Resume Fraud: Little White Lies Aren’t So Little Anymore

The little white lies and exaggerations that job applicants used to include on their résumés are being replaced by high-tech scams that go way beyond mere puffery. Job hunters are not merely enhancing education credentials, they are creating them, along with employment histories, specialized licenses and job references.

The rise in résumé fraud can be traced to the rise in unemployment, coupled with tough competition among those competing in the labor market for what few jobs are available.  Job seekers who don’t have a degree or specialized skills are inventing them out of desperation. For the employer, this translates into a significant problem since applicants who lie on their résumés often become employees who misrepresent issues on the job.  It is estimated that résumé fraud costs employers approximately $600 billion annually.[1]

The statistics concerning résumé fraud are grim. One survey estimates that as many 80 percent of all job seekers submit applications and résumees that contain intentionally misleading information.[2] The misrepresentation involves work experience, criminal history, inflated past salaries and education credentials.[3] It is not confined to workers who seek labor versus managerial or administrative positions. Indeed, in a 2001 survey of more than 7,000 applicants for executive positions, it was found that 23 percent misrepresented personal information. Of those who misrepresented information, 71 percent lied about length of service, 64 percent lied about accomplishments, 60 percent exaggerated managerial experience, 52 percent identified mere attendance at college as a degree, 48 percent overstated job responsibilities, and 41 percent omitted negative employment experiences.[4]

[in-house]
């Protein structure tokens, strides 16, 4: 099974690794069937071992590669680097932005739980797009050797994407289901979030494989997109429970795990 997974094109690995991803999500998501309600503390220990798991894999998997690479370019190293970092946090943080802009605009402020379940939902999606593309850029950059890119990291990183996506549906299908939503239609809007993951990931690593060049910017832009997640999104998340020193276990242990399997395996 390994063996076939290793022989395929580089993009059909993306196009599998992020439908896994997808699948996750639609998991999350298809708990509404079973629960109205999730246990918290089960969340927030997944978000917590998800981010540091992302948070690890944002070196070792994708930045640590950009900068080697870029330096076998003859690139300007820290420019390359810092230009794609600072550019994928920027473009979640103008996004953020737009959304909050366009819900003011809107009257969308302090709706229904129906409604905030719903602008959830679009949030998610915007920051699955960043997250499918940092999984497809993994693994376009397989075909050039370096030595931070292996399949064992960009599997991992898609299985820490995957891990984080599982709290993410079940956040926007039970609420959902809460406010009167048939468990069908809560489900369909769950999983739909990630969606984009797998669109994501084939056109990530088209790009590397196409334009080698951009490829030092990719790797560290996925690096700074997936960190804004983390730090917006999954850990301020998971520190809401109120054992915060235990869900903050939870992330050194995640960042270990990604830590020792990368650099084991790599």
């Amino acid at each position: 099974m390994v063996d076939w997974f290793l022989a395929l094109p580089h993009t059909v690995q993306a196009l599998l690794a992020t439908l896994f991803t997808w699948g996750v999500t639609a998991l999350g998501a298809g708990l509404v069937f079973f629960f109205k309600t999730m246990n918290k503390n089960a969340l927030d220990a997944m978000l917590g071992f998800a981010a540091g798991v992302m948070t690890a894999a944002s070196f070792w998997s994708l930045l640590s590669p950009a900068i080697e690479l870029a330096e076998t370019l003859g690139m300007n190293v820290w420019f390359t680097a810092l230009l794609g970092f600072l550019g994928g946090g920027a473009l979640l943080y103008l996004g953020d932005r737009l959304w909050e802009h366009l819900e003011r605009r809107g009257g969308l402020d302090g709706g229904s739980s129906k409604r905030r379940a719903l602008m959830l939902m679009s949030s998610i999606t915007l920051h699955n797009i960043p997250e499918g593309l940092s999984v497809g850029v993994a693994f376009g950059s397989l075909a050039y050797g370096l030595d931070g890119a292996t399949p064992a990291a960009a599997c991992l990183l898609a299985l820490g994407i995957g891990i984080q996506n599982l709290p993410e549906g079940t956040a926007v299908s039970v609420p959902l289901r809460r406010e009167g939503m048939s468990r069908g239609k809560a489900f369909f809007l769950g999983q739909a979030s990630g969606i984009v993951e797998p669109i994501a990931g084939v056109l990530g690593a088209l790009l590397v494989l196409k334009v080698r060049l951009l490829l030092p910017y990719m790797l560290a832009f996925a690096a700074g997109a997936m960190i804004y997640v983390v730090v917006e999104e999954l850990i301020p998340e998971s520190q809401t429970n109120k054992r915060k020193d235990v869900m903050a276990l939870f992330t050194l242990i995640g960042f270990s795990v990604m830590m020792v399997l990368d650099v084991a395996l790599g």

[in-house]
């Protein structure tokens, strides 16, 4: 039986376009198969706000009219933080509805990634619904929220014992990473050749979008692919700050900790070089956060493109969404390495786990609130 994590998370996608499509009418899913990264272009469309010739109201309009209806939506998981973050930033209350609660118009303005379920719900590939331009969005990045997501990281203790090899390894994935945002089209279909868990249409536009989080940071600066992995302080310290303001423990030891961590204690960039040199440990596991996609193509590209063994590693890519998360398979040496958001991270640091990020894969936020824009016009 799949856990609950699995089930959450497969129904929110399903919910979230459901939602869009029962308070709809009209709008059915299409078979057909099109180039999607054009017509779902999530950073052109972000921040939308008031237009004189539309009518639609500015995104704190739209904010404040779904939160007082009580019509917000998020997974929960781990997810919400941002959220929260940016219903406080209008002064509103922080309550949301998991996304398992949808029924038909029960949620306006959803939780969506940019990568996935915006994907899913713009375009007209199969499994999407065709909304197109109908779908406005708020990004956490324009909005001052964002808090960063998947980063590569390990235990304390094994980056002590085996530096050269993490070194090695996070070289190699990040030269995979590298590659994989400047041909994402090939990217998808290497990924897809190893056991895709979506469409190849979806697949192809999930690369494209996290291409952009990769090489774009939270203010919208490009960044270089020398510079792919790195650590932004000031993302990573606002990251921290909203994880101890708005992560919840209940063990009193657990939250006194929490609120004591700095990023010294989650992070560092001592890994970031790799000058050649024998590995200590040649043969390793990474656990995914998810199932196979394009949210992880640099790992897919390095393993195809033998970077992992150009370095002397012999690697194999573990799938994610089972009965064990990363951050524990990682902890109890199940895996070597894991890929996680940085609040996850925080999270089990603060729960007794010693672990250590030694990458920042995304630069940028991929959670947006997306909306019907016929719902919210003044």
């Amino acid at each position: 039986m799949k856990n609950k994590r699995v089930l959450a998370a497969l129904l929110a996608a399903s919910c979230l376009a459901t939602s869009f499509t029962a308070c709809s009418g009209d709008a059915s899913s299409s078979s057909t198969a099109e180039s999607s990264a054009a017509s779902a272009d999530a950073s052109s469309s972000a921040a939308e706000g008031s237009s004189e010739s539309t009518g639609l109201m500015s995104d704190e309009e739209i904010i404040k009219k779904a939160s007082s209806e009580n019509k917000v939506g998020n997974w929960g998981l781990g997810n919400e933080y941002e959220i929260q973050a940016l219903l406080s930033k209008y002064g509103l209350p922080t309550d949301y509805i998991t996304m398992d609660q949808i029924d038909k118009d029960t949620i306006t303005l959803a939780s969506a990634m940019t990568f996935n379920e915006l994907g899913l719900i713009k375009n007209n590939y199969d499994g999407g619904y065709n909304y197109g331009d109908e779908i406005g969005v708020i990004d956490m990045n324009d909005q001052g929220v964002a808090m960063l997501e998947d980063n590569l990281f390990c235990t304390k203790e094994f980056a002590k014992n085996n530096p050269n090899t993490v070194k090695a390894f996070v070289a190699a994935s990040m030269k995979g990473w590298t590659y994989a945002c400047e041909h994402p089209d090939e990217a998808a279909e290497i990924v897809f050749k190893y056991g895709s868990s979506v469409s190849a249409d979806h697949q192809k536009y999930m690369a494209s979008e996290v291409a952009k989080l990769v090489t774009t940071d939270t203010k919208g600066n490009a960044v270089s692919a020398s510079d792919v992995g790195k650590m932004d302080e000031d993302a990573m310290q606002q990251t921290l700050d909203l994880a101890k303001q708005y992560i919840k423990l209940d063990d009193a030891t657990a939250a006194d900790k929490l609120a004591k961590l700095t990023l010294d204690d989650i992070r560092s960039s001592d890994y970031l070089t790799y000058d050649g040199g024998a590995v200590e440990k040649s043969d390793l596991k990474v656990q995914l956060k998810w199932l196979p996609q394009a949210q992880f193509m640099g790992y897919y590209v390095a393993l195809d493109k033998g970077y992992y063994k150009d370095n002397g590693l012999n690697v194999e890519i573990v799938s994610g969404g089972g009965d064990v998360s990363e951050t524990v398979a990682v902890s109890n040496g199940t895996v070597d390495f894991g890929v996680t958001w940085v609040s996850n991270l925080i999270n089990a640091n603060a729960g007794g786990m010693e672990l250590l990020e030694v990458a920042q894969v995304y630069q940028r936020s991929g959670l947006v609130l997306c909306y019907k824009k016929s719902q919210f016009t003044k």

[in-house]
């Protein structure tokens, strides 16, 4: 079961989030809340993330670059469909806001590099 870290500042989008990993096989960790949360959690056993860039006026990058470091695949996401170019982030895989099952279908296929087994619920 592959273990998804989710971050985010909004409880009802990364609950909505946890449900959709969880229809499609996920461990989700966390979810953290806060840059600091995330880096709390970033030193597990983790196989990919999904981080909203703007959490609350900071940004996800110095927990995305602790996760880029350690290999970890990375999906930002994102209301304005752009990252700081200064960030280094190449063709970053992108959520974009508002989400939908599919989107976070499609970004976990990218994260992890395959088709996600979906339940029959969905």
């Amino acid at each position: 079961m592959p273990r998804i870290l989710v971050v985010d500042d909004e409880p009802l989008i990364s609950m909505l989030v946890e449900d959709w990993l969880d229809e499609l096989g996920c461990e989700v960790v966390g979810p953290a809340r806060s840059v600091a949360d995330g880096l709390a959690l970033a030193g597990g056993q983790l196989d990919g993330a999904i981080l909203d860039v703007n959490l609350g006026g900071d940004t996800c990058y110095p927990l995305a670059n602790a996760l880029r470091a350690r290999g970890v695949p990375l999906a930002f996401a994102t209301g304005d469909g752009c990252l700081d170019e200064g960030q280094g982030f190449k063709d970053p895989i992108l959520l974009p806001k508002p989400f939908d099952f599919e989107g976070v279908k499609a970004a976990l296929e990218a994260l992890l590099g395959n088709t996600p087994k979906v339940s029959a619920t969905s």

The most common areas of falsification involve employment history and education/training. With regard to employment history, job applicants are falsifying not only their length of employment with employers and the reason for their departure, but also job titles, responsibilities and even the employers themselves. A recent trick has involved filling employment gaps with fictitious employment with companies that have closed or never existed.  Websites designed to aid occupational fraud provide job seekers, for a fee, with a 1-800 number an applicant may use on a résumé for employment verification. When a prospective employer calls the 800 number, it is provided with a glowing recommendation and confirmation of employment at the fictitious company.